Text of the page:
“The central conservative truth,” Senator Moynihan famously wrote, “is that it is culture, not politics, that determines the success of a society. The central liberal truth is that politics can change a culture and save it from itself.”
This is the great issue of the present, or so it seems to me. But there are more positions than Mohnihan?s liberalism and conservatism. In fact, we can classify responses along three axes. First, materialists believe that to succeed and to be happy, you need money–or things that money can buy. Their opponents are cultural determinists who believe that what matters is the “fit” between a person’s norms, habits, and beliefs (on one hand) and the dominant culture of modern capitalism (on the other). A second axis runs from love for this dominant corporate culture to hatred of it. The third axis runs from those who think that government is helpful to those who consider it incompetent or corrupt.
When there are three axes, there are eight pure positions available, along with various moderate views. I think the following combinations are particularly serious and influential today:
Materialist left-liberalism: This is the view that poor people mainly need money (or its equivalent) to get ahead. They should get financial help from the state. However, no one should try to manipulate their values or beliefs.
Materialist libertarianism:: Everyone would prosper (to the maximum extent possible) if it weren?t for state institutions and regulations that distort choices, block exchanges, and forcibly educate people in bad habits and beliefs.
Left cultural criticism: What determines success is the fit between a person?s culture and the dominant, white collar, market system, with its demands for discipline and rationality. However, that system is wickedly imperialistic and dehumanizing. Capitalism, not working class and traditional cultures, must be changed.
Moynihan-style neoliberalism: What keeps some poor people poor is a set of habits and values that don’t prepare them well for a competitive market economy. However, the state can and should make them more competitive. For instance, if some parents don’t read to their preschoolers, then four year-olds should be in Head Start. If some households and neighborhoods impart anti-intellectual lessons, then we should lengthen the school day and year and toughen academic curricula.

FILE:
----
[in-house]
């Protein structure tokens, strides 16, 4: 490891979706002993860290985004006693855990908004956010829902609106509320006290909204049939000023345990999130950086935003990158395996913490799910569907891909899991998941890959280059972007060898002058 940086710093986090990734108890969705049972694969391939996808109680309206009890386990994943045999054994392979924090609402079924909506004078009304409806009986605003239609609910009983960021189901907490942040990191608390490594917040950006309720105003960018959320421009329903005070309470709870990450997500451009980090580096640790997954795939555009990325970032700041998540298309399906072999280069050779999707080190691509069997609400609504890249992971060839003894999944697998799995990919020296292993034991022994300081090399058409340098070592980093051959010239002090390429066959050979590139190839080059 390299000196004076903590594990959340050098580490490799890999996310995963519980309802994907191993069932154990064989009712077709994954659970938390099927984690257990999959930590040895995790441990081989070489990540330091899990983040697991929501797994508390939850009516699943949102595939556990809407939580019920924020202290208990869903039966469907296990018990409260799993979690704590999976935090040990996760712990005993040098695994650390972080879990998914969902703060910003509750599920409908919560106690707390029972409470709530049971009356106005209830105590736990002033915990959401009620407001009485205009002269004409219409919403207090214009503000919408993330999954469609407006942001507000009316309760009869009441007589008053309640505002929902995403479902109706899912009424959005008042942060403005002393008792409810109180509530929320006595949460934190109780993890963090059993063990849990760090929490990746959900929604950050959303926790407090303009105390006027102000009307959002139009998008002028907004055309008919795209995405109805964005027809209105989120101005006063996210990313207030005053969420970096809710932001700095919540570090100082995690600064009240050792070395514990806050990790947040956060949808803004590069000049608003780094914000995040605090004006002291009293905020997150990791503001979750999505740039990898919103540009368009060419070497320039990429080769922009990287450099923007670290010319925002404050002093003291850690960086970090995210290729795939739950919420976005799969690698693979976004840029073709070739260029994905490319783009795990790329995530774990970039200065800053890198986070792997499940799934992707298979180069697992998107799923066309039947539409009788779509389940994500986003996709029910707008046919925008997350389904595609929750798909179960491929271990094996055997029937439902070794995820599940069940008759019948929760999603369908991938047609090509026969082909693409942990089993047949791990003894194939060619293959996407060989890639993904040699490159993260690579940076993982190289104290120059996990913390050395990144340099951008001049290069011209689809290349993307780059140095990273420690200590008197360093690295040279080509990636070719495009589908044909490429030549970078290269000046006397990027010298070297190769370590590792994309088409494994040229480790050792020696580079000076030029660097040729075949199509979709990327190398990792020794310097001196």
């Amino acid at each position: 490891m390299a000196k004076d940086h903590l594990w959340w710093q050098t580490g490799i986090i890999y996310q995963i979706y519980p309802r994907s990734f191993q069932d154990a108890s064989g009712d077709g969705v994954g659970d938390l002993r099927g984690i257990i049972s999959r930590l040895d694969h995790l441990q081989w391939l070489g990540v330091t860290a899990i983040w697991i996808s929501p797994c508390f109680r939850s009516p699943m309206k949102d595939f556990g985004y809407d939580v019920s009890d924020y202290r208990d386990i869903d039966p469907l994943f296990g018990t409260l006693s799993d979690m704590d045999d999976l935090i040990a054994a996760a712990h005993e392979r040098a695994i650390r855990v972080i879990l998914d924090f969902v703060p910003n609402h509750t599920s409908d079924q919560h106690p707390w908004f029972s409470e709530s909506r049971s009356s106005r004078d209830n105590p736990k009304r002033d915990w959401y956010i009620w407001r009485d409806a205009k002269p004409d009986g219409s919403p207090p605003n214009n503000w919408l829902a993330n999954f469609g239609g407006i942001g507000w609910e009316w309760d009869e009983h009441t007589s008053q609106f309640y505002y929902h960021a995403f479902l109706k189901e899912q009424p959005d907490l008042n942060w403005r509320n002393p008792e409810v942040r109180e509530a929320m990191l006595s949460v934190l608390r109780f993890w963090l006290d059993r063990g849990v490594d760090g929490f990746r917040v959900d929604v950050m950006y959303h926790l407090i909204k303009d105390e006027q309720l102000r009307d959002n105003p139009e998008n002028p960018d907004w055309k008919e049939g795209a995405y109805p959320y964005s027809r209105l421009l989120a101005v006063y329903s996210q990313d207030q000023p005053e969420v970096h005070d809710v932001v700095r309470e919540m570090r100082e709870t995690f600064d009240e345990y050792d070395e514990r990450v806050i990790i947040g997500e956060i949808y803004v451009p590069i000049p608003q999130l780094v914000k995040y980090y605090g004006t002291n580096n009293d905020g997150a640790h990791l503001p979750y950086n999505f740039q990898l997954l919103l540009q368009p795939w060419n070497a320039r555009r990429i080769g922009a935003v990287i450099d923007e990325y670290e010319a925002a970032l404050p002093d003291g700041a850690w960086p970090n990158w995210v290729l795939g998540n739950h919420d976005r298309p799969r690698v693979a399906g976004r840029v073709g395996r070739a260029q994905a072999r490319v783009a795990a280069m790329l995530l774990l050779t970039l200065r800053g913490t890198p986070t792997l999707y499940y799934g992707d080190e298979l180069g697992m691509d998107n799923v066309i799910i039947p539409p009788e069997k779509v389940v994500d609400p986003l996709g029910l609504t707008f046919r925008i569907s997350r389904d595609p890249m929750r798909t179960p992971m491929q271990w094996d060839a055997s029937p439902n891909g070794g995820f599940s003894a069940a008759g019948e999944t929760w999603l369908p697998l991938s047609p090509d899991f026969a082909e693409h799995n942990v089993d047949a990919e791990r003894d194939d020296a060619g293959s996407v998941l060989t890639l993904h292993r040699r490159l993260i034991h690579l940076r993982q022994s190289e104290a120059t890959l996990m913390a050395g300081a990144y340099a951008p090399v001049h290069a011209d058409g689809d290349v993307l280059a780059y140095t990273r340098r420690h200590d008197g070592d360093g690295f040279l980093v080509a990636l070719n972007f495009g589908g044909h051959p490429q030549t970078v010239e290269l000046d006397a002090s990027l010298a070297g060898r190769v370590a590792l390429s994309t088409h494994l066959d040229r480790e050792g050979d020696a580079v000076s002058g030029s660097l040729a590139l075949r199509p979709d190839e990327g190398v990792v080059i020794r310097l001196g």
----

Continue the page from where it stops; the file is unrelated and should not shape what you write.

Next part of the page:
Cultural conservatism: What keeps some people poor are their habits and values, but the state is bad at changing cultures. In fact, it tends to reinforce the worst cultural traits among the poor. It would be better to reduce state influence on values. For example, more students should attend religious schools.
I have no answers, but I suspect that: (1) Some degree of materialism is still important. For instance, people would be better off if they had affordable or free health insurance. (2) Nevertheless, there is a conflict between many subcultures and the dominant, corporate-capitalist world. That conflict means that no amount of redistribution will end poverty. While the redistributive programs of the twentieth century (Social Security, Medicare, Medicaid) are valuable, they leave cultural problems unresolved. (3) The record of the state in changing values and habits is neither excellent nor awful, but mixed. There have been successful initiatives, e.g., Quontum Opportunities Program, which cut dropout rates in half. There have also been numerous failures.